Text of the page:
• Binance coin (BNB) price dropped by nearly 7.3% on June 7, to below $275, its lowest level in three weeks. The coin could drop another 25%-40% in 2022 as its parent firm, Binance, faces allegations of breaking securities rules and laundering billions of dollars in illicit funds for criminals, according to Bloomberg. The SEC is investigating whether the ICO of BNB tokens in 2017 was sales of securities that should have been registered with them. This could put downward pressure on BNB’s price, which has already lost more than half of its value after peaking in May 2021 at around $700. 
  • Crypto exchange Gemini Trust Co. lacked proper safeguards, resulting in retirement-account holders losing around $36 million in Bitcoin and Ether when the master key got hacked, IRA Financial Trust said in a lawsuit. Gemini made false representations about two-factor authentication and other protections that were supposed to safeguard customer accounts, according to a complaint that IRA filed Monday in the U.S. District Court for the Southern District of New York, writes Bloomberg.

Gold Market

This week gold futures closed at $1,876.30, up $26.10 per ounce, or 1.41%. Gold stocks, as measured by the NYSE Arca Gold Miners Index, ended the week lower by 0.75%. The S&P/TSX Venture Index came in off 2.14%. The U.S. Trade-Weighted Dollar jumped 2.00%.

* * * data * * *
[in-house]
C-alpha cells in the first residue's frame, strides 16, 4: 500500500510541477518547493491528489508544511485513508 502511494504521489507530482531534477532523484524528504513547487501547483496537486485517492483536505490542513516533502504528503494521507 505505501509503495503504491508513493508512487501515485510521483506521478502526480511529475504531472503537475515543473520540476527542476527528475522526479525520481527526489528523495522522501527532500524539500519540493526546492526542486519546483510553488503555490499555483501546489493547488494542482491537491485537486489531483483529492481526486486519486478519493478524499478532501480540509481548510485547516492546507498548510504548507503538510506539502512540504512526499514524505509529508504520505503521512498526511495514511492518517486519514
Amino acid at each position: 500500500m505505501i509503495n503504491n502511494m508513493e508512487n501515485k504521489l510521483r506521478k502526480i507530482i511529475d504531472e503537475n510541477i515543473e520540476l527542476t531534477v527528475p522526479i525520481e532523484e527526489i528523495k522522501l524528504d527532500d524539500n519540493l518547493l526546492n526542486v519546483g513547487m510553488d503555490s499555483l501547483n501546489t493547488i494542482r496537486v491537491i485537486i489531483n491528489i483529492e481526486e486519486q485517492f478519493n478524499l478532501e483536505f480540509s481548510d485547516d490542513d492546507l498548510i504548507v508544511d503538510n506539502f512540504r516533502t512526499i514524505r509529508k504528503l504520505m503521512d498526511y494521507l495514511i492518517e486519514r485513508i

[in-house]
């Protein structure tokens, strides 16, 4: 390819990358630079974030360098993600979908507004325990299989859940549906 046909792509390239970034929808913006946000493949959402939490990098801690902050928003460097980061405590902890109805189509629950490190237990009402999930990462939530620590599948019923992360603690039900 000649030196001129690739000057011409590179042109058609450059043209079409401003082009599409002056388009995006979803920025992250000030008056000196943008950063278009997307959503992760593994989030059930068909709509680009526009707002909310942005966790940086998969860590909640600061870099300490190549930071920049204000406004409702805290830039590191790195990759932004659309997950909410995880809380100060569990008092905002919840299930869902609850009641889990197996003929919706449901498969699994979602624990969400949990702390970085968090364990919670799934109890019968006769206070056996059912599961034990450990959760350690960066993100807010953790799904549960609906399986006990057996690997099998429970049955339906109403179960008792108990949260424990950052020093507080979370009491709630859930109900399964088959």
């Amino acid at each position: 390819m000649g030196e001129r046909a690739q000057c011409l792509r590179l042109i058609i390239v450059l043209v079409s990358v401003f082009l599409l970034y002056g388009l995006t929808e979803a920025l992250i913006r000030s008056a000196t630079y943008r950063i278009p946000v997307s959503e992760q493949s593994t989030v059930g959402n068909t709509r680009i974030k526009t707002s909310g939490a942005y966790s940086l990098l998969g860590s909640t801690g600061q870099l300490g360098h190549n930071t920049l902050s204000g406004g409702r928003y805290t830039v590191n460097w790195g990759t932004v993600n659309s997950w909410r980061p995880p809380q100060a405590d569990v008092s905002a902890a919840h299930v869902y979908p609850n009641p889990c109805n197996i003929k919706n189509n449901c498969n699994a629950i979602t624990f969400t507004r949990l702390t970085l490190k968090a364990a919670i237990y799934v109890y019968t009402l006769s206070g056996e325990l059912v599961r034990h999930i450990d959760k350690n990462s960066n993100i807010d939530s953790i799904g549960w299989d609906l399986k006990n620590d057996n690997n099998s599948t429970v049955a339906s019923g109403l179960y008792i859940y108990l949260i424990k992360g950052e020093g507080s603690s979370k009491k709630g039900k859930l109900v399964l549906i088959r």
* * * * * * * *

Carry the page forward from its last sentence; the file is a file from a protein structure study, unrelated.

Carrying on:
Date Event Survey Actual– Prior
Jun-9 ECB Main Refinancing Rate 0.000% 0.000% 0.000%
Jun-9 Initial Jobless Claims 206k 229k 202k
Jun-10 CPI YoY 8.3% 8.6% 8.3%
Jun-14 Germany CPI YoY 7.9% 7.9%
Jun-14 Germany ZEW Survey Expectations -26.8 -34.3
Jun-14 Germany ZEW Survey Current Situation -31.5 -36.5
Jun-14 PPI Final Demand YoY 10.8% 11.0%
Jun-14 China Retail Sales YoY -7.1% -11.1%
Jun-15 FOMC Rate Decision (Upper Bound) 1.50% 1.50%
Jun-16 Housing Starts 1709k 1724k
Jun-16 Initial Jobless Claims 215k 229k
Jun-17 Eurozone CPI Core YoY 3.8% 3.8%


  • The best performing precious metal for the week was gold, up 1.41% after the market digested the Friday CPI print of 8.3%. India’s gold imports for May jumped 677% in one year, the highest surge seen on a yearly basis. The rise in imports comes on the back of a correction in prices just before Akshaya Tritiya, a key festival for Hindus and Jains celebrated in the first week of the month. Wedding season also boosted sales of retail jewelry.